In medical image analysis, my group has been developing innovative learning techniques, including new incremental learning algorithms and innovative image analysis techniques for anatomy and feature extraction based on machine learning and computer visoin. Anisotropic kernels for SVMs were developed and shown to produce improved diffuse disease detection in lung images. Incremental computer-aided diagnosis techniques for diffuse lung diseases based on machine learning were designed and implemented for HRCT lung images. These included multi-view learning for classification of emphysema that can identify severity incrementally; multi-view learning for incremental detection of local structural lung features, comparable to a radiologist; novel feature selection methods for disease classification. Computer-aided techniques based on multi-directional multi-resolution analysis and machine learning have been designed to classify automatically diffuse lung disease patterns. Further, a fully automatic method for 3D detection of calcified pleura in the diaphragmatic area and thickened pleura on the costal surfaces from multi detector computed tomography (MDCT) images has been developed and tested. The method uses other stable organs such as the ribs and costal cartilage, besides the lungs themselves, for referencing and landmarking in 3D. My group also developed techniques to mitigate the risks that ad-hoc incremental revisions pose to medical imaging systems through the ProcessRDR and ProcessNet frameworks. The role of quasi-expertise and its influences on system quality were also established. A fully automatic Computer Aided Diagnosis (CAD) system for diffuse lung diseases from High Resolution CT images was designed and implemented, in collaboration with Medical Imaging Australasia as clinical and Philips Medical Systems Australasia as industry partners. Other recent projects include novel feature design for prostate cancer detection, machine learning for recognition and survival analysis of Mild Cognitive Impairment and dementia, analysis of Ultra Wide Field imaging of the retina, early prediction of osteoporosis from incidental CT scans using deep learning, evaluation of fetal heart function from 4D ultrasound using deep learning and outcomes driven radiotherapy planning using deep learning. A distinguishing feature of my group’s research in this area is the development of close and sustained connections and collaborations with clinicians and medical scientists as well as application specialists; we are almost never satisfied by training and testing on public datasets alone. We work with radiologists, psychiatrists, obstetrician, endocrinologist, radiation oncologists and medical physicists in our quest to improve health care and delivery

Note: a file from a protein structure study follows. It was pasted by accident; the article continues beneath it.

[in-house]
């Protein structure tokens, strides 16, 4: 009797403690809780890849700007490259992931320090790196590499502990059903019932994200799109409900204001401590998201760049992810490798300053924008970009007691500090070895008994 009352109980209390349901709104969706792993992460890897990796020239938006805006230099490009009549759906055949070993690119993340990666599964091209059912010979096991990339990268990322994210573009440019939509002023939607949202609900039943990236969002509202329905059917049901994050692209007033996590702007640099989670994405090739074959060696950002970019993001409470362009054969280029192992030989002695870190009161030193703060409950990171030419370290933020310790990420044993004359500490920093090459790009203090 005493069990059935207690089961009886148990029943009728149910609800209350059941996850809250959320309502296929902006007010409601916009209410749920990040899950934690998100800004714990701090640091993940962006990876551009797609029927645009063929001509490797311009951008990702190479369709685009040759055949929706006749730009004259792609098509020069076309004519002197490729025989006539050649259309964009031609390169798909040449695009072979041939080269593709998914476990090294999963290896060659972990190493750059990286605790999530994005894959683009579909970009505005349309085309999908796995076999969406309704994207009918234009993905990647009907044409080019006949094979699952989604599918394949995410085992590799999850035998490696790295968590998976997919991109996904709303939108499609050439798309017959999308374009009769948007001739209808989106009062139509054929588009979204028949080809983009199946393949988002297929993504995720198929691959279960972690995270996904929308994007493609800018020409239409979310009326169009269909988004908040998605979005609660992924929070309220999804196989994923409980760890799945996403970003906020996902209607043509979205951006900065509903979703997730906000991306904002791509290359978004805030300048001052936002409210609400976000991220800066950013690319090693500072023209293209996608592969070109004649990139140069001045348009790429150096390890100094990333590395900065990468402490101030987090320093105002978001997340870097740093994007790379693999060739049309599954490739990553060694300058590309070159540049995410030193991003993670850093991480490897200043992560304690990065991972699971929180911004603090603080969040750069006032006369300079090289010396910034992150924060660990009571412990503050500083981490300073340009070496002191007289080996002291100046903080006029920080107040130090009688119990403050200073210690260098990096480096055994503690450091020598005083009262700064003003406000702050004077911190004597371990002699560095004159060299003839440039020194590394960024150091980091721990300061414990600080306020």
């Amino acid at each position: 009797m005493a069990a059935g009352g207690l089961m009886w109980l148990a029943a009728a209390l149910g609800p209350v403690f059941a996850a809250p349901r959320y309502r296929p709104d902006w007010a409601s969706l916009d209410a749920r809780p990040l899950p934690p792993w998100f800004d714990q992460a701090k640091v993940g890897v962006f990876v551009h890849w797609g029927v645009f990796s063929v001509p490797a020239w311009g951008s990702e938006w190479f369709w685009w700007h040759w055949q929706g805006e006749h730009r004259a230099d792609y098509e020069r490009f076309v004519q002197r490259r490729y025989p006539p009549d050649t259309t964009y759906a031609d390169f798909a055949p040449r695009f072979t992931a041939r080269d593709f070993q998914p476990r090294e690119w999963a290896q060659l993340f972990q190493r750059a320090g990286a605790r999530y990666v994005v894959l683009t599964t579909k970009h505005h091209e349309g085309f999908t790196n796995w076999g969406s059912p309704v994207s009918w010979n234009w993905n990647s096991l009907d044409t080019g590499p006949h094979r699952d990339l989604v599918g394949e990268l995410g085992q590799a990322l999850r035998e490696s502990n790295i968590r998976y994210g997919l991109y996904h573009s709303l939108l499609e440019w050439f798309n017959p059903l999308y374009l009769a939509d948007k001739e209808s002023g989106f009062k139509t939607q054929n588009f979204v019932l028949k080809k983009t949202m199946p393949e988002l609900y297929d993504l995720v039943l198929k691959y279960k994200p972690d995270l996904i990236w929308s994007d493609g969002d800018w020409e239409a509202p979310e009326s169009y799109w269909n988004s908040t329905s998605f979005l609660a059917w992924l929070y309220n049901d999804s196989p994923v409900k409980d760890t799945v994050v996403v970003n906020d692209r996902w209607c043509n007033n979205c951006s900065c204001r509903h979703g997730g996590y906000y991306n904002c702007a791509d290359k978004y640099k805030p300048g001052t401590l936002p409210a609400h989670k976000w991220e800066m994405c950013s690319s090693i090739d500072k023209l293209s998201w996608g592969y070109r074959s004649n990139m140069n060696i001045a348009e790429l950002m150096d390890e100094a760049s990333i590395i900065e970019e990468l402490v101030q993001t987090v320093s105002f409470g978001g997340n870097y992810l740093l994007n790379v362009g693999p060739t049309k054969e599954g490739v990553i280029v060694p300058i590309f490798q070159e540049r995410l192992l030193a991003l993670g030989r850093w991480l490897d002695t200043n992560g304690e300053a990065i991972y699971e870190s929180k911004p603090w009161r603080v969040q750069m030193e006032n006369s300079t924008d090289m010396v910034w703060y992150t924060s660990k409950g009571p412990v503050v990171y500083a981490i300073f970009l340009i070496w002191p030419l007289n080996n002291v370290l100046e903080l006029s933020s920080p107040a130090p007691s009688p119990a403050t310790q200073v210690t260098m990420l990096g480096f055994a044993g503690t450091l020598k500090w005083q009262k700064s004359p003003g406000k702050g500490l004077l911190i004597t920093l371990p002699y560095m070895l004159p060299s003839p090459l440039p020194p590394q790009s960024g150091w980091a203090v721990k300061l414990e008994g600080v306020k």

Developing forecasting capability and technology is an important, cutting-edge area of political science research, and my group has made a contribution in a challenging area in collaboration with political scientists, and also translated this contribution into useful knowledge for policy makers and analysts, potentially improving the early warning capacity of governments and international organizations. The knowledge has been disseminated in accessible ways via policy reports, updates to a large group of relevant stakeholders, and via news media.